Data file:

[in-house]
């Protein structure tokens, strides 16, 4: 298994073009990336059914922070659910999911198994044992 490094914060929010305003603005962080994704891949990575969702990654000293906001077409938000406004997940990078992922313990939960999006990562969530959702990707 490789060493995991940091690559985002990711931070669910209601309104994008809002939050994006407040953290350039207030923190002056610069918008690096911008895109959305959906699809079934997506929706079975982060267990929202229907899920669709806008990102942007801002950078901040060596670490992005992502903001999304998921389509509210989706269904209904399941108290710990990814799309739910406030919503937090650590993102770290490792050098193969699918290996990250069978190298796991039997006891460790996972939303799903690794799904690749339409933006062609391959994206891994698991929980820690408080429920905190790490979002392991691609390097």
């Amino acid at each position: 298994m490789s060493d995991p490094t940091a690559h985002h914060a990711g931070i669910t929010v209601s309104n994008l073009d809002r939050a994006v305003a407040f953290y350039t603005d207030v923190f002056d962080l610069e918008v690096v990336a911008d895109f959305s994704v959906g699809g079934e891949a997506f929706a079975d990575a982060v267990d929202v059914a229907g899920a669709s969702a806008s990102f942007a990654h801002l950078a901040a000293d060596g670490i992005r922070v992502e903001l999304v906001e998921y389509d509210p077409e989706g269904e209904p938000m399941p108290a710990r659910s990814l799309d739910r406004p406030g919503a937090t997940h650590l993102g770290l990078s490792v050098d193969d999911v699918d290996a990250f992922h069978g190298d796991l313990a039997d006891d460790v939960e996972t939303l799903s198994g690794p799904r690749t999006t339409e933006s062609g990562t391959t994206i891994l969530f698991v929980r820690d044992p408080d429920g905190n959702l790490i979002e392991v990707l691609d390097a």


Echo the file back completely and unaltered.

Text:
[in-house]
């Protein structure tokens, strides 16, 4: 298994073009990336059914922070659910999911198994044992 490094914060929010305003603005962080994704891949990575969702990654000293906001077409938000406004997940990078992922313990939960999006990562969530959702990707 490789060493995991940091690559985002990711931070669910209601309104994008809002939050994006407040953290350039207030923190002056610069918008690096911008895109959305959906699809079934997506929706079975982060267990929202229907899920669709806008990102942007801002950078901040060596670490992005992502903001999304998921389509509210989706269904209904399941108290710990990814799309739910406030919503937090650590993102770290490792050098193969699918290996990250069978190298796991039997006891460790996972939303799903690794799904690749339409933006062609391959994206891994698991929980820690408080429920905190790490979002392991691609390097």
């Amino acid at each position: 298994m490789s060493d995991p490094t940091a690559h985002h914060a990711g931070i669910t929010v209601s309104n994008l073009d809002r939050a994006v305003a407040f953290y350039t603005d207030v923190f002056d962080l610069e918008v690096v990336a911008d895109f959305s994704v959906g699809g079934e891949a997506f929706a079975d990575a982060v267990d929202v059914a229907g899920a669709s969702a806008s990102f942007a990654h801002l950078a901040a000293d060596g670490i992005r922070v992502e903001l999304v906001e998921y389509d509210p077409e989706g269904e209904p938000m399941p108290a710990r659910s990814l799309d739910r406004p406030g919503a937090t997940h650590l993102g770290l990078s490792v050098d193969d999911v699918d290996a990250f992922h069978g190298d796991l313990a039997d006891d460790v939960e996972t939303l799903s198994g690794p799904r690749t999006t339409e933006s062609g990562t391959t994206i891994l969530f698991v929980r820690d044992p408080d429920g905190n959702l790490i979002e392991v990707l691609d390097a």